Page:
Claire Granato on how new hospitals can help beyond medicine

Date posted: 11th July 2021 Claire Granato on how new hospitals can help beyond medicine thumbnail image

Claire Granato is the Chief Allied Health Professional at Lancashire Teaching Hospitals NHS Foundation Trust and the Allied Health Professionals Lead for the Lancashire and South Cumbria New Hospitals Programme. She explains why it’s not just medical professionals who need to input into plans for new hospital facilities.

What are Allied Health Professionals?

There are 14 disciplines that sit under the umbrella term of Allied Health Professionals. These are: art therapists, drama therapists, music therapists, chiropodists and podiatrists, dieticians, occupational therapists, operating department practitioners, orthoptists, osteopaths, prosthetists and orthotists, paramedics, physiotherapists, diagnostic radiographers and therapeutic radiographers and speech and language therapists.

We have all ten of the professions which are found within hospital settings at Royal Preston Hospital, which sits within Lancashire Teaching Hospitals NHS Foundation Trust and Royal Lancaster Infirmary, which sits within University Hospitals of Morecambe Bay NHS Foundation Trust. Art therapists, drama therapists and music therapists are usually found outside of hospital settings and paramedics work within the North West Ambulance Trust.

Allied Health Professionals are integral to the diagnosis, recovery and rehabilitation of many patients. You will find them in every patient journey, from people living with long term conditions like type 1 diabetes, to recovering war veterans, those with planned surgeries and those who have had accidents. We work together with the wider health care team to support many patients across the hospital sites.

How could new hospital facilities help Allied Health Professionals?

The very specialist areas of expertise which fall under Allied Health Professionals can often be overlooked. They’re not usually the first thing people think of when they think about what happens inside hospital buildings.

However, by their nature, these areas of expertise require a lot of space, specialist equipment and access to computers within patient areas. Many of these things are just not possible with the hospitals in their current form and this creates limitations to the care we can provide.

We often have to be very creative to provide treatments which fit within the limitations of our facilities. In fact, we’re so limited for space at the moment in some areas that we’ve actually converted cupboards into offices for our teams. New hospital facilities would change everything.

What sort of experience could patients expect from Allied Health Professionals if new facilities were built?

Improving access to health and care services is the ultimate goal. We don’t want patients attending several different appointments with different experts in different areas of the hospital; we want to work towards a ‘one-stop shop’ for care.

With more care available in the community and single appointments for patients where all experts were present, we’d be able to reduce waiting times and visits to hospital. For example, take a patient with an upper gastrointestinal cancer attending pre-op clinic; we’d aim to have the consultant, anaesthetist, specialist nurse, physiotherapist and dietician all in one place and allow the patient to see everyone at once.

This is especially important since this patient may have travelled from Barrow to Preston for their appointment. This ‘one-stop shop’ approach, combined with new technologies such as remote monitoring for their prehab (pre-surgery) stage will be invaluable.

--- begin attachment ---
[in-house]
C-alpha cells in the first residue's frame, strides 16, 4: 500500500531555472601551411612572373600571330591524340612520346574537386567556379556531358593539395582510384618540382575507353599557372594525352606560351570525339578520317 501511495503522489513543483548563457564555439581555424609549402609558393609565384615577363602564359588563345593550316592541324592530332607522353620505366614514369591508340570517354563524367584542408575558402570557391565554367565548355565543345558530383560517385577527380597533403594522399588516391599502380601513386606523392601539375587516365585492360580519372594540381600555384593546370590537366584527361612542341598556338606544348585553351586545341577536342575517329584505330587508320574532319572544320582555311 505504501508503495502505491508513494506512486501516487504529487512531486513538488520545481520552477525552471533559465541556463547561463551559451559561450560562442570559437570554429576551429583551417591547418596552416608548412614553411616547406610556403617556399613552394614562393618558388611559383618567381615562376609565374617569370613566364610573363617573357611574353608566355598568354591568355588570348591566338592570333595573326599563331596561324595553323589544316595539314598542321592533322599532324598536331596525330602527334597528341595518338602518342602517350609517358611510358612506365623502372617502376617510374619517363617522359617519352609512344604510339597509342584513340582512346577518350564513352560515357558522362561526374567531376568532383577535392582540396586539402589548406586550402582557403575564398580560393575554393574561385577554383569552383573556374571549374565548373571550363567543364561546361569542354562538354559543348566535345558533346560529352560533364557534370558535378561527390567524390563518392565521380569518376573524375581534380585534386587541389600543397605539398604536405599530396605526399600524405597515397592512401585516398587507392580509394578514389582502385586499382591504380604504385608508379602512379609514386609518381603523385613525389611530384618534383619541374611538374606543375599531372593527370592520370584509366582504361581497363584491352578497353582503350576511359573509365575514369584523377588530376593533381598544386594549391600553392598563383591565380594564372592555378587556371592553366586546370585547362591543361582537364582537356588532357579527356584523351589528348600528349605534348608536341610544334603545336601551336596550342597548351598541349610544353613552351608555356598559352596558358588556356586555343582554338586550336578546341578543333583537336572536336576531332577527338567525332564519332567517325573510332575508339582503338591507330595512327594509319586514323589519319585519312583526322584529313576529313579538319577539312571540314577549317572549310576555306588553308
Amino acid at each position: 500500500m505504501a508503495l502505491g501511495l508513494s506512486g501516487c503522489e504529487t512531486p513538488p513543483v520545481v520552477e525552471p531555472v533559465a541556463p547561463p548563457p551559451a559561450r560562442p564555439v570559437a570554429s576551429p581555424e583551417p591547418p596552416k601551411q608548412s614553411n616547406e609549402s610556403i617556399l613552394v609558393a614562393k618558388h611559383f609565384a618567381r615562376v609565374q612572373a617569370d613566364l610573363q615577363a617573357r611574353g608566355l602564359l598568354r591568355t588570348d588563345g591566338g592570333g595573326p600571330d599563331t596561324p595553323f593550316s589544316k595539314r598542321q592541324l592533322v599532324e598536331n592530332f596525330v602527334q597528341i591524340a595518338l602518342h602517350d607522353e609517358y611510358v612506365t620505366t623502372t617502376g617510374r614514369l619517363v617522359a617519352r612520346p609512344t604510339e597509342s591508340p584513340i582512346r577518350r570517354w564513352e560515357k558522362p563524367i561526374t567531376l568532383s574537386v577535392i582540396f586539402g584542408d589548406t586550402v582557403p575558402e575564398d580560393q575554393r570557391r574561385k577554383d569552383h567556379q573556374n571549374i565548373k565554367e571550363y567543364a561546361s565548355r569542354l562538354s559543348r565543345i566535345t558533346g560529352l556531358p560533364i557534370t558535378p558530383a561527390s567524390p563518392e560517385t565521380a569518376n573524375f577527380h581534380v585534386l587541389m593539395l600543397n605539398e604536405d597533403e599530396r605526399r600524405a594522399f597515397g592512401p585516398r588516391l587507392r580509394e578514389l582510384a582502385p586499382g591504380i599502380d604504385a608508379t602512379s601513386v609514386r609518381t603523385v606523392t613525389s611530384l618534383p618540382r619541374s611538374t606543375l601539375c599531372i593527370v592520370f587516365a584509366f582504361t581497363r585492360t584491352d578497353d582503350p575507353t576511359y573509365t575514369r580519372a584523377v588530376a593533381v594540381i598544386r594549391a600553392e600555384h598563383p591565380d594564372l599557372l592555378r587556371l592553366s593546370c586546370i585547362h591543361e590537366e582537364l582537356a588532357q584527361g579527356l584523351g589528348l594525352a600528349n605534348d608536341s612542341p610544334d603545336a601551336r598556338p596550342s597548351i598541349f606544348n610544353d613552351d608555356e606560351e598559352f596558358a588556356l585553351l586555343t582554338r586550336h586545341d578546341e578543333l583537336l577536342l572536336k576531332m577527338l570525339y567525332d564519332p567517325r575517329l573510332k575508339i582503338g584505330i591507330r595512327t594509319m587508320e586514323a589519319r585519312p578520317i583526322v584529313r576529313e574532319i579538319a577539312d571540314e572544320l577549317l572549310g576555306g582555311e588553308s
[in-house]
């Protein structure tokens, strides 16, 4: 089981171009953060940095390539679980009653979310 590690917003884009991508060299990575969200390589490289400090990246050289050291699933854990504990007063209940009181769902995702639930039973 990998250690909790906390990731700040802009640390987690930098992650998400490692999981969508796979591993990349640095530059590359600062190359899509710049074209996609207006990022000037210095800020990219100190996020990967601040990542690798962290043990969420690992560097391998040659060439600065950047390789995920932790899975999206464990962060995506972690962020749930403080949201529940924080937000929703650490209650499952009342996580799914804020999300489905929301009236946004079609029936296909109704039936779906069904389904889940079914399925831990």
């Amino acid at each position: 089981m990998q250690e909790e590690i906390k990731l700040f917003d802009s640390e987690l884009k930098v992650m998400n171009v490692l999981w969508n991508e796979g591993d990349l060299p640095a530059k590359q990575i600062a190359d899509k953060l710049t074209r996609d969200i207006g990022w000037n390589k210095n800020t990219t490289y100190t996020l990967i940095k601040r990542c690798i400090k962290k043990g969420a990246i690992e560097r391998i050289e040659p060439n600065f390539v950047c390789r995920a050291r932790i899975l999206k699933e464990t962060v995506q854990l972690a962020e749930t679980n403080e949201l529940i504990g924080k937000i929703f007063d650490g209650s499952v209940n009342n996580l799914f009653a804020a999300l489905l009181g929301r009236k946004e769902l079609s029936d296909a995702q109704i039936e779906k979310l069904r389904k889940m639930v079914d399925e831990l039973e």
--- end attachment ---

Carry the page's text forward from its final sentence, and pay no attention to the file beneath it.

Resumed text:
When patients do come into hospital, we want spaces to be designed and built with flexibility in mind. Spaces that can be multipurpose with movable walls would be a huge help. For example, physiotherapy space that can be divided into consultation areas for face-face or remote appointments but then opened out to deliver a class or group session.

You mentioned remote technology for monitoring patients. Could you tell us more about the sort of technology that would be available if we had the facilities to house it?

If we had the technology and environment to set up remote and app-based patient tracking, it could benefit the Allied Health Professionals in many ways:

  • Dieticians could remotely monitor blood glucose levels in type 1 diabetes patients and remotely adjust continuous insulin infusions
  • Our orthoptics team could use artificial intelligence to offer faster and more accurate early diagnosis of eye disease, preventing total loss of sight. This is already being done in Moorfields Eye Hospital (opens in new window) in London, in conjunction with Google DeepMind Health (opens in new window). We’d love to bring this to Lancashire and South Cumbria
  • Telehealth (remote patient monitoring) could be expanded across a range of our services to improve care specifically to care home residents and prevent future hospital admissions. For example, providing physiotherapy or occupational therapy input for those at risk of a fall, and dietetic input for those at risk of malnutrition
  • Patients undergoing rehab or pre-hab could use apps to allow physiotherapists to remotely monitor their progress with a home exercise programme. The programme could be made harder or simpler depending on the intelligence, and it could all be done remotely rather than patients needing to attend follow up appointments.

Finally, many Allied Health Professionals are active in research programmes. With new hospitals, we’d have a purpose-built estate and access to cutting edge treatments and technologies. This would open up the possibilities of research for us as well, ultimately meaning more options and better experiences for patients.

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